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The Secret Lives of the Upper Extended Tertians

Thirteenths jiving up and over and out— major, minor;
borrowing, dropping— we'll sip citronensaft,
get up, and leave them alone in their naïve arrogance.
Oh! for the day of the perfect fifth!
Apple-orchards hardly dangle so ornamental,
brilliantly holding hands in hearts' prayer.
Doctor White made the claim that an eleventh
could be perfect. You trusted him, you hate him now:
You would rather use a ninth. I would trust Doctor Black:
"How about a downward suspension?
Think of a thousand peach-toned madrigals
fluttering to a breathless halt in your arms...."
But we could have lived and died without those thirds.
Don't 'front me when you try and cadence!
Don't dirty my ears with that mud-pie dissonance!
Just look at poor major seventh dangling alone
in good company, faithfully awaiting a resolution that
France stole from her over a hundred shaky years ago.
Where did you get those sharp elevenths? Put them down!
before they snake-charm their way to the ancient tonic.
Why not try it with a IV-chord instead?        Boo!
Mister "perfect" ninth squares your heart again,
and I secretly caress your silent sob into my ribcage—
Never so awkward, barely that beautiful.


Doctor White and Doctor Black are real people, and those are their real names.

9 Mar 04

Rated 5 (6.5) by 3 users.
Active (3):
Inactive (12): 1, 1, 2, 2, 6, 6, 7, 7, 8, 8, 8, 9, 10, 10, 10

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Odd and kinda abstract. I like it. Big discriptions for big areas i think. Im not sure i understood but it was fun to read.
 — Romanspring

Sorry. It's a music theory thing. I know it's niche-oriented; but I wanted to see if anyone would understand without knowing music theory.
 — zepplin42

That's a pretty well-tempered piece. However, your cry to not be 'fronted at is a bit of a wolf, if I say so myself.

Ah, the opportunities for puns. I like puns. There's definitely music in your words, good sirrah, though the theory is above my level (despite my attempts at learning it; however reading and acting on theory are drastically different things, and I have yet to have the opportunity to act on higher-level music theory, le sigh). It sounds and flows very nicely though. I have to question the break between 19-20 though, as that seems like it mgiht perhaps have been an oversight there? If not an oversight, then I'd recommend switching that exclamation to '!," for the benefit of line 20. (also, you missed a 'w' in 'awkward' in the last line.)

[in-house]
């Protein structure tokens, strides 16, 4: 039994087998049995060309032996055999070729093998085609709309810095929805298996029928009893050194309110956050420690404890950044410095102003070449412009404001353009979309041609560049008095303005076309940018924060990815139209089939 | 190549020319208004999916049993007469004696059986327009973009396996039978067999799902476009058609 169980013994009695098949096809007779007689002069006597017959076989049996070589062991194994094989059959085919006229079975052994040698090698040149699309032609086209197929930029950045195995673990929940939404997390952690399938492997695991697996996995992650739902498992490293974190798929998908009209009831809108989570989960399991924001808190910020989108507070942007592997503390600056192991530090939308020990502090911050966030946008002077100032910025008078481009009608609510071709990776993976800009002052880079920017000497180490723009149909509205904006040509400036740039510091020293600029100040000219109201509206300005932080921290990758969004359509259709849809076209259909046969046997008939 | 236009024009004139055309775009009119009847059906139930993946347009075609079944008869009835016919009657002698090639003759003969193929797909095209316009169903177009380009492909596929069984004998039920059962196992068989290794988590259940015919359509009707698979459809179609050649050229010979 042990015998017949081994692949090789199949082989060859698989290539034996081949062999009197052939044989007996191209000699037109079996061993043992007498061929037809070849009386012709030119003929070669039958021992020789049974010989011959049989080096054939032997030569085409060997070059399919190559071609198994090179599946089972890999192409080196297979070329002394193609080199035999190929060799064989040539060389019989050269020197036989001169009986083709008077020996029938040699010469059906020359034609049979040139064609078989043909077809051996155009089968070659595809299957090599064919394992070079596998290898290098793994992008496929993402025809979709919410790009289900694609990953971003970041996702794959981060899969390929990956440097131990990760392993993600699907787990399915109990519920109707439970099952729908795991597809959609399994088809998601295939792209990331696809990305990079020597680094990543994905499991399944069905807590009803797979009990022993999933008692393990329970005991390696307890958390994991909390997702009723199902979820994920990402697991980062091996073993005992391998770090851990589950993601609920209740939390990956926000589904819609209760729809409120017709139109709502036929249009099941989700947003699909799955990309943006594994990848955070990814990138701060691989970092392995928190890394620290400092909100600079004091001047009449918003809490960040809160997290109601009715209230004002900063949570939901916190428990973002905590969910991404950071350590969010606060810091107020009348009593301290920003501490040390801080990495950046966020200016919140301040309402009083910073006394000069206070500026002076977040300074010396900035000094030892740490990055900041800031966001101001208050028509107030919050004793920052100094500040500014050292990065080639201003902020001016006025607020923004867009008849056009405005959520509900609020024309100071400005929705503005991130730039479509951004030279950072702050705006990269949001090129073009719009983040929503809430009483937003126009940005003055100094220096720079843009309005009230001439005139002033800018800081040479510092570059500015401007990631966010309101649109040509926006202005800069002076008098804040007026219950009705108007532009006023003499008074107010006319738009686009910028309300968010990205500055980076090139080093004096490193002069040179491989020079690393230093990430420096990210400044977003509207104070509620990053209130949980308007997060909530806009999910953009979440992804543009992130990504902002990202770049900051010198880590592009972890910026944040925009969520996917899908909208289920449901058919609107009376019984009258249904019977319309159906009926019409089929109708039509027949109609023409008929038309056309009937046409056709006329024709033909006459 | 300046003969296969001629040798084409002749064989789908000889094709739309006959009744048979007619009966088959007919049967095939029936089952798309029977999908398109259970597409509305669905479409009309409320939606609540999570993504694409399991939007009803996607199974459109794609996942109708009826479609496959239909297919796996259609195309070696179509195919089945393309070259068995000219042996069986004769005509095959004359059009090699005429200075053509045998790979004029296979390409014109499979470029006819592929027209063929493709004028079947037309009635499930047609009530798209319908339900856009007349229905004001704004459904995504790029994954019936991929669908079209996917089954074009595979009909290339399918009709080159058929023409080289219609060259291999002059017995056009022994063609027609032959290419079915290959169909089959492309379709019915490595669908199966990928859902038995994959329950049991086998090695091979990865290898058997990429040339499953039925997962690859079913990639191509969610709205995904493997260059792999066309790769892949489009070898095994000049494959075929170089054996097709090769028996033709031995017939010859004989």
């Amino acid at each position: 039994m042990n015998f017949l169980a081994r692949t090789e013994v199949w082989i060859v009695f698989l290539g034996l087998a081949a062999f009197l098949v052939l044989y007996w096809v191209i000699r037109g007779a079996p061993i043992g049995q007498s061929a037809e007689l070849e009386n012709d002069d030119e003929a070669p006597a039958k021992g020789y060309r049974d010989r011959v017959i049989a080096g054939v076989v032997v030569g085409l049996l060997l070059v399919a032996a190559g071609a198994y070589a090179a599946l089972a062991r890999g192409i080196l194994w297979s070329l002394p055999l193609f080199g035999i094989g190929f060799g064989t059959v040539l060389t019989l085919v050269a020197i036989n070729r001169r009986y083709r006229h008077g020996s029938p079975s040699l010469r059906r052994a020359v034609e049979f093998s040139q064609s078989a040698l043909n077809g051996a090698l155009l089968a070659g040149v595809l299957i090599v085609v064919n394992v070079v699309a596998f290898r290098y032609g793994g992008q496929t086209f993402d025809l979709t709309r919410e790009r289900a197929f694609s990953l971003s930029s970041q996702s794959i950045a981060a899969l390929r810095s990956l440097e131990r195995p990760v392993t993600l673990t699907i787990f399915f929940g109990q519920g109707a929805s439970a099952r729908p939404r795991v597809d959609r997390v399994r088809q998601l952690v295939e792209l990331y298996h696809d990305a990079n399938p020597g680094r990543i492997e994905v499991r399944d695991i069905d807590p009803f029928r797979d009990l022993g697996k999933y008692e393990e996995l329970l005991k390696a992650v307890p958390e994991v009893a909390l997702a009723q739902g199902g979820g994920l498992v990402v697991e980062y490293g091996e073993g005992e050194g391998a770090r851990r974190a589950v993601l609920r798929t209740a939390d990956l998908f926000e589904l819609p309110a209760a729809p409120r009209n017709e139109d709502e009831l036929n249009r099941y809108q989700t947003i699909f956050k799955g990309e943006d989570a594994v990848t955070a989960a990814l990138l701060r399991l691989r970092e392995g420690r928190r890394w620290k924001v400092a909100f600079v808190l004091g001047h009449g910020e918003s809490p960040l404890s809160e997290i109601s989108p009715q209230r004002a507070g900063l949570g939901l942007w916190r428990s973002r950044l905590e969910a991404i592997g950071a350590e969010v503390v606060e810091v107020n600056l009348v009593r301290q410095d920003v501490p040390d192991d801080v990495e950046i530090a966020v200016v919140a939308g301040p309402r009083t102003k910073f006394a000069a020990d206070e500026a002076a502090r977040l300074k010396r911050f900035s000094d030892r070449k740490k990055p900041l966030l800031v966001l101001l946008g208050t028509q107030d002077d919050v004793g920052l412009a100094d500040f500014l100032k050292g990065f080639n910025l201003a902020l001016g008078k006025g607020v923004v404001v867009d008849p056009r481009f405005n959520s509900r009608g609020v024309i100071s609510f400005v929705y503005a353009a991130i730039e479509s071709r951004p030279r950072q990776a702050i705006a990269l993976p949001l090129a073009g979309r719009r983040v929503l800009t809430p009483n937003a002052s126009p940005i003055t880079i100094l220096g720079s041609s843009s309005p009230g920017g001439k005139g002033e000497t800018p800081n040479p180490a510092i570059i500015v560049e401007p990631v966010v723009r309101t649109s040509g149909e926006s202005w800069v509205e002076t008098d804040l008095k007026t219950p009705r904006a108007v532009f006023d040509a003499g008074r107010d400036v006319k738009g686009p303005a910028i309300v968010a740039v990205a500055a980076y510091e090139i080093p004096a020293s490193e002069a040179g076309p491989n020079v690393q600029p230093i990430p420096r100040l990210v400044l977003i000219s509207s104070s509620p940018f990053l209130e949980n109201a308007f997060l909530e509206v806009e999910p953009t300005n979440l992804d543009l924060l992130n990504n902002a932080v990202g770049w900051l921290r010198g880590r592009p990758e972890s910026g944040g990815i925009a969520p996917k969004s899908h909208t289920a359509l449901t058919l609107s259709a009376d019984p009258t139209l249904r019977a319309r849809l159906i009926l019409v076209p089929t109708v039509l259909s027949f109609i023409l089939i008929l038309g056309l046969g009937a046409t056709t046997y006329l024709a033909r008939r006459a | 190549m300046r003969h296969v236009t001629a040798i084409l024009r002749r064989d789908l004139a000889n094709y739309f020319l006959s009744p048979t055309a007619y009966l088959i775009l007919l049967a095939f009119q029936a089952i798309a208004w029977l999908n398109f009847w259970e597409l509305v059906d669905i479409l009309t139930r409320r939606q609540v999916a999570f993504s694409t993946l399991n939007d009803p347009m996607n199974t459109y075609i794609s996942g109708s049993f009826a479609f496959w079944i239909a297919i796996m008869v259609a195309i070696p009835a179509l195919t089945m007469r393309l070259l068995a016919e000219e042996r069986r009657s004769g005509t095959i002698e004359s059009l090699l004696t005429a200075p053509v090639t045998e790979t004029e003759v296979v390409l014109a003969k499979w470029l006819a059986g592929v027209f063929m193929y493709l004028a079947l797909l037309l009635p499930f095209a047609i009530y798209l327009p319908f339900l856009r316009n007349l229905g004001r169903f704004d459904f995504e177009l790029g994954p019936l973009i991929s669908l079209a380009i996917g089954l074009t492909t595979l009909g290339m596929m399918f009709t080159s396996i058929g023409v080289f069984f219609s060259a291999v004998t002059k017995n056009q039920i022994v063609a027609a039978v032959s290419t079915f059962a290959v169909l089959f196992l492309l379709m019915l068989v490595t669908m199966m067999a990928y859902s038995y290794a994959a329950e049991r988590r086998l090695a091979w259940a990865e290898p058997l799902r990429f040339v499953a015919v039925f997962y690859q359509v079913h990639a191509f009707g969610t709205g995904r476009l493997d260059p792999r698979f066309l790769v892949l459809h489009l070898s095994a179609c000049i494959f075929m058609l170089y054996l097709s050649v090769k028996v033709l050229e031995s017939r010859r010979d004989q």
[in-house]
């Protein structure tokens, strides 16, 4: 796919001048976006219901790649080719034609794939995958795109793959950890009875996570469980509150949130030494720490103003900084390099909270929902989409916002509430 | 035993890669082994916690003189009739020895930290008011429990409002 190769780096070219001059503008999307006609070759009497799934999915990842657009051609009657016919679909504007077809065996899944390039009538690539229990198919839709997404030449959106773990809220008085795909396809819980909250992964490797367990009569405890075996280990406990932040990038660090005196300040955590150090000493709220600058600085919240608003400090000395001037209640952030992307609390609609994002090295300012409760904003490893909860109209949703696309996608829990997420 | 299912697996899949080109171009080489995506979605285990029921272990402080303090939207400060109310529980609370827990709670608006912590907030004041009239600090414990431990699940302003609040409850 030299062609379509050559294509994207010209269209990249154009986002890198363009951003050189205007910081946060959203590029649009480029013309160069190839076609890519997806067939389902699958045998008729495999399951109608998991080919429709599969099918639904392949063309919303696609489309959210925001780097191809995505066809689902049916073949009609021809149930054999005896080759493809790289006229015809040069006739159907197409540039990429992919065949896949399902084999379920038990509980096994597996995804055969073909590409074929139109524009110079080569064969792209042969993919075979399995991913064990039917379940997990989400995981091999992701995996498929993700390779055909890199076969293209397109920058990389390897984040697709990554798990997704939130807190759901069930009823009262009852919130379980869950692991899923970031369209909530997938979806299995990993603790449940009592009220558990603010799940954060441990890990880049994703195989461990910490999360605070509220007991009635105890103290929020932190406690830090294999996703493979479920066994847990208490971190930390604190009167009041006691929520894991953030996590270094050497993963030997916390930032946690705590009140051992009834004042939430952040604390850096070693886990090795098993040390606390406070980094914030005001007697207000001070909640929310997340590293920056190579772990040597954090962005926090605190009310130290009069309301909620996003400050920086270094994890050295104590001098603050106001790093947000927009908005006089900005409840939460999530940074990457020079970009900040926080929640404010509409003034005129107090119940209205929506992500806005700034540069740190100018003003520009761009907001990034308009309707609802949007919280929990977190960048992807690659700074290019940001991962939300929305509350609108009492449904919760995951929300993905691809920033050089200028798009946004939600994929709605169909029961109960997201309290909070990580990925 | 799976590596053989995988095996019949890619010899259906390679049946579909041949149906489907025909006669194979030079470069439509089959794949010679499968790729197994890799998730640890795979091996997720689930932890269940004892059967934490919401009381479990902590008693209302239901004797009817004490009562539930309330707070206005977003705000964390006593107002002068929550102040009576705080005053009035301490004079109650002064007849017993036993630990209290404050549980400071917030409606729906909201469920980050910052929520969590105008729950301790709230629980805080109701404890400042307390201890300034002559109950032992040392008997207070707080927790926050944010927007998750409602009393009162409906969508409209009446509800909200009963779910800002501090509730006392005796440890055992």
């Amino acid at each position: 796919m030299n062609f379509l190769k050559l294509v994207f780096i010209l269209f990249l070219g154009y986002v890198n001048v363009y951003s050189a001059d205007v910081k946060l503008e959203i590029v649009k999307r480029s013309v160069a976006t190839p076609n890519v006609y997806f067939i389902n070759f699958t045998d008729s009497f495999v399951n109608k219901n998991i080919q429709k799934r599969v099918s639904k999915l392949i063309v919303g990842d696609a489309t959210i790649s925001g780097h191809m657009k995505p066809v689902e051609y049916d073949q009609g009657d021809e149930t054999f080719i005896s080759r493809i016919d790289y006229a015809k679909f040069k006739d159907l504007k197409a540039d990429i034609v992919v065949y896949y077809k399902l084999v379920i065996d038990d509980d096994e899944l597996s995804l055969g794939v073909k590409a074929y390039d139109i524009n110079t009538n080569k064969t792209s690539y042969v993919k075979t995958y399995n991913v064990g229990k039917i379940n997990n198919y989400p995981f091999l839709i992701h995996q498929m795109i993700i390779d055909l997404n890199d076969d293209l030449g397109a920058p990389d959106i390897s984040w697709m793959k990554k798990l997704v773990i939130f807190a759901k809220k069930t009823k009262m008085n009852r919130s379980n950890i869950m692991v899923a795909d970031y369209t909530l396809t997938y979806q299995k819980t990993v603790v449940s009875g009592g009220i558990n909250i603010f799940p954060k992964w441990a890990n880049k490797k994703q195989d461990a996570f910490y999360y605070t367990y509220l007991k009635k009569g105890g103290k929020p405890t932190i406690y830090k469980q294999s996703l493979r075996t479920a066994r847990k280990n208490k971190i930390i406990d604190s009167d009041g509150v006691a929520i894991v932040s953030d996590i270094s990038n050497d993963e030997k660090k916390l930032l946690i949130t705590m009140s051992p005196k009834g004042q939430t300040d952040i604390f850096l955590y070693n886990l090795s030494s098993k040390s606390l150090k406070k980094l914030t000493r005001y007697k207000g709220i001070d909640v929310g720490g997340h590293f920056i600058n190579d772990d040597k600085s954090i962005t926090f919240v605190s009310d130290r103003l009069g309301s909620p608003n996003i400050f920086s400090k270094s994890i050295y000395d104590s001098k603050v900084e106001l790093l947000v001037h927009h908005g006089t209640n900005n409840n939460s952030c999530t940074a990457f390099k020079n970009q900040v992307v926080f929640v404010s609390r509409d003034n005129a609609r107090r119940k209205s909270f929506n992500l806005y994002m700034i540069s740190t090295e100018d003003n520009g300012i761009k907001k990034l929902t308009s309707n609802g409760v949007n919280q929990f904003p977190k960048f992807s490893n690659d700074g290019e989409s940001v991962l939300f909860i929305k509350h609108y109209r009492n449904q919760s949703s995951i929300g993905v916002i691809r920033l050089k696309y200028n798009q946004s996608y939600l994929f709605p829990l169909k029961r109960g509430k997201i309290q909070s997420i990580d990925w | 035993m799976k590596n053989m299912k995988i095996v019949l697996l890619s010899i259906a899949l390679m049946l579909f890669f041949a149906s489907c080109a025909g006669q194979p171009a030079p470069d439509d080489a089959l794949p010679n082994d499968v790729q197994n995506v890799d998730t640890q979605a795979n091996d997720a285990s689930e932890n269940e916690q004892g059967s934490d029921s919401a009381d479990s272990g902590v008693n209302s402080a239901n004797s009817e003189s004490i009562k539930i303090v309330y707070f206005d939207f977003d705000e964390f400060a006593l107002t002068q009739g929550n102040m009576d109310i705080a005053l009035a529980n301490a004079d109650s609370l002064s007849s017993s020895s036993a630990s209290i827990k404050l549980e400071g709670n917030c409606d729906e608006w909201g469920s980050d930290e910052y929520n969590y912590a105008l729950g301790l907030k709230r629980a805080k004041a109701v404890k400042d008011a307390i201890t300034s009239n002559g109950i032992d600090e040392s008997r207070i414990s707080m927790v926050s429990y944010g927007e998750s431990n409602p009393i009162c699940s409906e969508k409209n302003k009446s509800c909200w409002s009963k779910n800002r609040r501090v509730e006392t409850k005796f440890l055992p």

— manikin

Zepplin, once again, you amaze me. This and "On the Ten Wives of Nathaniel Skedstead " are really fantastic. You have a real knack for keeping things interesting and original.
 — onklcrispy

Why, thank you both.

Manikin, you hit on one of the most conscious things I did with this. Before I completely accept your suggestion, I'd like a few more comments on the ending lf l19. I was going for a "Put that down!" like when your mom sees you holding the vase with her father's ashes or the big French knife. Aforbing's got the best line in on these punctualitification issues, so maybe she could help.

Onk, thanks a million. It's what I live for.
 — zepplin42

I think I'm going to retract that suggestion, actually. "!," I don't think is the solution; it does detract from the immediacy that you were going for on the phrase. Better as it stands.
 — manikin

i got lost
no offense
 — unknown

i like it that u tried to put enthusiasm but it didn't really work
 — normalgirl90

i got lost
 — unknown

pretty cool
but im a bit lost
 — normalgirl90

Okay, okay, okay. The deal is that the poem is talking about the emotions generally conveyed by tertian harmonies in music theory. I was hoping that I was able to argue it poetically so that non-musicians would feel it, too. More feedback would help, though.
 — zepplin42

Wow, this is great. I simply love the references to music theory and how you use them so well with the story and dialogue. This is great, just great, great, great— you totally had me enthralled from the first line. This is definitely one of my favorites.
 — Rixes

This was fun to read. Very witty, and you were able to convey some to the feeling that is produced musically.  I like too much of it to comment on individual parts.  I hate to tell you, though, that I think the chances of anyone unfamiliar with music theory understanding this (or particuarly enjoying or appreciating it for that matter) are about as good as Pamela Nichole Smith's chances of joining mensa.
 — akiikii

Either Pamela Anderson or Anna Nicole Smith. But yeah either way.
 — unknown

i like it.
i understood parts of it, but i know a little music theory.
not much, so a little of it was lost on me.

even then, it was still a wonderful read.
 — shakeit

I like this alot.
I write music myself and I appreciate your use of theory in this poem. Thats creative.  But what do you have against thirds dude?  Minor thirds are great.
JK :)
Great work.
 — Bruce

Bad news: I know music theory so I can't test it with an ignorant mind

Good news: I love it.

I would say the 'boo' is overdone but otherwise a lovely piece with a strong voice. Not sure I approve of using the names doctor black and white because that just seems facetious (whether or not they're real) but you pulled off whatever you did.

I do agree that people will not understand this if they don't study music. There are too many subtle references to the emotions of intervals that will be lost on an unmusical ear. But it's worth keeping this for those it isn't lost on.
 — kalika

I am a three...
 — greenwall